Johnny Depp Mocked in ‘Hostage Video:’ Barnaby Joyce Proud of Biosecurity Rules


Even though the dog controversy around actor Johnny Depp seemed to have an amicable end on Monday at the court, yet the reverberations are a bit slow dying down.

This is despite Deputy Prime Minister Barnaby Joyce trying to extricate from the controversy he flagged over Depp’s dog apology video as “embarrassing.”  He has now shifted the focus to biosecurity rules in Australia and its victory.

The 9 News quotes the comment of comedian Ricky Gervais who called it “a hostage video.” The celebrity couple escaped conviction over the dog-smuggling saga on Monday afternoon at an Australian court.

The actor’s wife Amber Heard pleaded guilty of knowingly producing a misleading document. Later  an apology video was released by the Australian government, where a stony-faced Heard and Depp are seen expressing they are “truly sorry that Pistol and Boo were not declared. Protecting Australia is important.”

In the video, Depp’s wife says she is “truly sorry” for not declaring the dogs Pistol and Boo and salutes Australia’s strict biosecurity laws.

Heard regrets not properly declaring Pistol and Boo at the airport.

“Protecting Australia is important  to declare everything when you enter Australia. Thanks,” Depp signs off.

In an early comment, the Deputy Prime Minister said Depp and actress wife Amber Heard were looking like reluctant ‘stars’ in the filmed apology.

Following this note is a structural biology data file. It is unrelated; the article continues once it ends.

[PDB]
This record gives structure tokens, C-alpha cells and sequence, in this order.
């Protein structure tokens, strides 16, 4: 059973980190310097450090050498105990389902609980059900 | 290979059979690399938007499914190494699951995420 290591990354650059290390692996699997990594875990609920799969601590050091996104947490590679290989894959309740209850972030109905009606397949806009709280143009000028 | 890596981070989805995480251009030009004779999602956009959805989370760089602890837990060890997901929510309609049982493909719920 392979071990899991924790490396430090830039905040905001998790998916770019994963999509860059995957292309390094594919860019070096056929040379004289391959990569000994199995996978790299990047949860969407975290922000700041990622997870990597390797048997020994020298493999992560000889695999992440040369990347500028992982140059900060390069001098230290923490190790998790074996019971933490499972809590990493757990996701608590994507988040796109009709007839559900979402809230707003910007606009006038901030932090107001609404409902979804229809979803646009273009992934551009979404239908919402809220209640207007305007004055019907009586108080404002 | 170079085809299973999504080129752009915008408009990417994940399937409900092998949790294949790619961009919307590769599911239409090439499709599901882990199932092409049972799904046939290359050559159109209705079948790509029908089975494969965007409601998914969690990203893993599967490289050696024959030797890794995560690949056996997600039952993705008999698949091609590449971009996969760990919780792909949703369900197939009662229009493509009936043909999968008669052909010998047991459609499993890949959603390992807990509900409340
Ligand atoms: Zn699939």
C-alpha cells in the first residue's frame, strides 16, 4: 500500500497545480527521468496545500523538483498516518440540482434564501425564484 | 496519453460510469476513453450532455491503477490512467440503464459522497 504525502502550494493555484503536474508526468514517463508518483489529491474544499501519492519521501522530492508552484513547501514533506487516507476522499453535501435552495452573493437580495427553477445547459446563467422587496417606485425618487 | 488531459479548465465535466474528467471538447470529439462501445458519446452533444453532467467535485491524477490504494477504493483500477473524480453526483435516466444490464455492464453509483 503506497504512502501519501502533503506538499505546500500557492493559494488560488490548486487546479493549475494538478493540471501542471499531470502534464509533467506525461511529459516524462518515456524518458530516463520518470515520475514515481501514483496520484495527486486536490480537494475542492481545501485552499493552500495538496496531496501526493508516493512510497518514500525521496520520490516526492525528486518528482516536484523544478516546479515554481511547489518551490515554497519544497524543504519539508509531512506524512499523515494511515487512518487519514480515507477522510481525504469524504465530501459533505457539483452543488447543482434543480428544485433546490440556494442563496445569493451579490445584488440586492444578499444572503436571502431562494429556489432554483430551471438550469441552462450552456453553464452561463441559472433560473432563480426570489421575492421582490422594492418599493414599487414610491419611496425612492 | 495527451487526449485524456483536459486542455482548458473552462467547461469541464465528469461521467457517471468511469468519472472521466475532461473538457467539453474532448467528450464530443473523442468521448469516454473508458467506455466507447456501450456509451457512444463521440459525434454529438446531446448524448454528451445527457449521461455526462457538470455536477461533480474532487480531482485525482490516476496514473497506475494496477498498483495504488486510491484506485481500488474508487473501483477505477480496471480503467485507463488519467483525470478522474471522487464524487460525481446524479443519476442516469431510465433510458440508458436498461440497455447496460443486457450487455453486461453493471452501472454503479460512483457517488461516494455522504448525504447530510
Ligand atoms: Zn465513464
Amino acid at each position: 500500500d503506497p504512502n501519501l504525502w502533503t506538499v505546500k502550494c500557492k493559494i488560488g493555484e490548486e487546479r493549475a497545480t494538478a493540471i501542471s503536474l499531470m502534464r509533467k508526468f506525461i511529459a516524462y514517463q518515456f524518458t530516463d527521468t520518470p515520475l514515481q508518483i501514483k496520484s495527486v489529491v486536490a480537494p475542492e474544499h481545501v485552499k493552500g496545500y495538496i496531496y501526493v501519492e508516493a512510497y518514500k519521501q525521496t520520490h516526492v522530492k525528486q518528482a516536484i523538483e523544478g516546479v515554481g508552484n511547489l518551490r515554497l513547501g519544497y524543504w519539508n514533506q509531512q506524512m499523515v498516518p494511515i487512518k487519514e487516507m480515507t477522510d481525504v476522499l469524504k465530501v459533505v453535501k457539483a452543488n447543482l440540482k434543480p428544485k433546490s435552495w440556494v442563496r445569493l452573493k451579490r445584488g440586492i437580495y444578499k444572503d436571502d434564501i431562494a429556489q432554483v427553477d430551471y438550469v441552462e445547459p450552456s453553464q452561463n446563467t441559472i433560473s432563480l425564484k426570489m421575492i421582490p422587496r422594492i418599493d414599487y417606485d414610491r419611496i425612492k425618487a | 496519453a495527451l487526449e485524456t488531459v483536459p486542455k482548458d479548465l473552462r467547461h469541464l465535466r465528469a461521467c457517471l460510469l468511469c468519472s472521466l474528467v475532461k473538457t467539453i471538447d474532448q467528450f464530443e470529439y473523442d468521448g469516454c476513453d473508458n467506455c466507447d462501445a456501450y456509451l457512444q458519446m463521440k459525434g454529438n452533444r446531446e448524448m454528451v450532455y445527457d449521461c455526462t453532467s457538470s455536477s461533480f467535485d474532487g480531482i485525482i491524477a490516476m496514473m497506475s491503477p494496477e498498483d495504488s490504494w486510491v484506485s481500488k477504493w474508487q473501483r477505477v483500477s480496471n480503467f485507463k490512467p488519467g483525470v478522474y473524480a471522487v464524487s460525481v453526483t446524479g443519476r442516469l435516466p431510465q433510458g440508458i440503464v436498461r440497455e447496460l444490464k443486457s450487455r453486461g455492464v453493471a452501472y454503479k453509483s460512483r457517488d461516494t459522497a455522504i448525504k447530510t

“I don’t think it is something that they would have willingly wanted to do,” Joyce said.

“When (people come) into this nation they will say: This is one thing Australians are red hot about, biosecurity, don’t take it as a joke, this is one thing they are noted for.”

Meanwhile, a CNN report notes how a somber apology settled a non-declaration of two Yorkshire terriers. It notes how the current Deputy PM, who was then an Agriculture Minister had threatened to incarcerate the dogs and stirred an international controversy.

It quotes Joyce that he was pleased that the video was getting rave views all around the world.

“At the end of it, we’ve got a message that is going all around the world right now. It’s going off like a frog in a sock telling people that if you come into this nation and you don’t obey our laws, you’re in trouble. That’s what this is about.”

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